We pedaled south to Miami City Hall to join the start of the ride. The very early morning sun revealed a large group of about 60 riders gathered. There would be three parts to the ride. Bob Williams, EBC Treasurer and a long time resident of Miami Springs, was our first tour guide. He explained to the assembled group that Miami City Hall was in fact the tour's first point of interest. The building we now call Miami City Hall was once the Pan American Seaplane terminal.
We sorted ourselves into riding speed groups, and we headed out for Miami Springs. On the way, we stopped to see a cluster of buildings on one edge of what is now Miami International Airport. Now just a fraction of MIA, it was once the whole airport, built by Pan American originally.
|Glenn H. Curtiss|
The second part of the Aviation Spice Ride was a tour of the Curtiss Mansion. (see Miami Springs web page) The mansion is on the historic register and beautifully restored. Curtiss Mansion curators took us on a tour of the building. (Fun fact: Curtiss was an energetic man and didn't have the patience needed for a standard game of golf. Enter the concept of archery golf. Take arrows, light their tips, and shoot them down the fairways instead. Sweet.) We also had a pleasant breakfast catered by Johnny's Restaurant of Miami Springs.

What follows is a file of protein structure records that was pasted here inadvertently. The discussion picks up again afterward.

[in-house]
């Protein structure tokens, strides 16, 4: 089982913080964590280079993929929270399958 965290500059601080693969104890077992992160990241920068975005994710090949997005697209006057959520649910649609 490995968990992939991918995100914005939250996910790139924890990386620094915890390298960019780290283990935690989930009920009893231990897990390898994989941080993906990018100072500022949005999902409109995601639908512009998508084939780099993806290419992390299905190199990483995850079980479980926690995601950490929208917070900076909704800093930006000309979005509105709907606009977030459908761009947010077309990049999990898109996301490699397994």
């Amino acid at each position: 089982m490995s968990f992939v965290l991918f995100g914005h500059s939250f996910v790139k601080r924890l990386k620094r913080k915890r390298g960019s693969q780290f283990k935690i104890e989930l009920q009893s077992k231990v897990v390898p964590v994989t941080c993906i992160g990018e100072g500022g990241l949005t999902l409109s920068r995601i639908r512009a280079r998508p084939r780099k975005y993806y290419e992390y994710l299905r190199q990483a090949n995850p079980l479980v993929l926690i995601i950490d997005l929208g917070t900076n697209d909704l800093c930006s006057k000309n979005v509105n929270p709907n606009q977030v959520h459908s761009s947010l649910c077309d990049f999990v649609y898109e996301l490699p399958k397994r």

|MIA Air Traffic Control Tower|
Then it was time to go. We said our goodbyes, and the group headed out for a brisk ride through the city. A sprinkle or two fell, but the rain bypassed us.
I've been told that Everglades Bicycle Club Vice President and Ride Coordinator Mary Beth Garcia is the genius behind the Spice Rides. Kudos is due her for creating these rides. Miami is one of the most interesting cities on the East Coast. The Spice Rides let us use our bikes to do a little touring of this marvelous place we call home.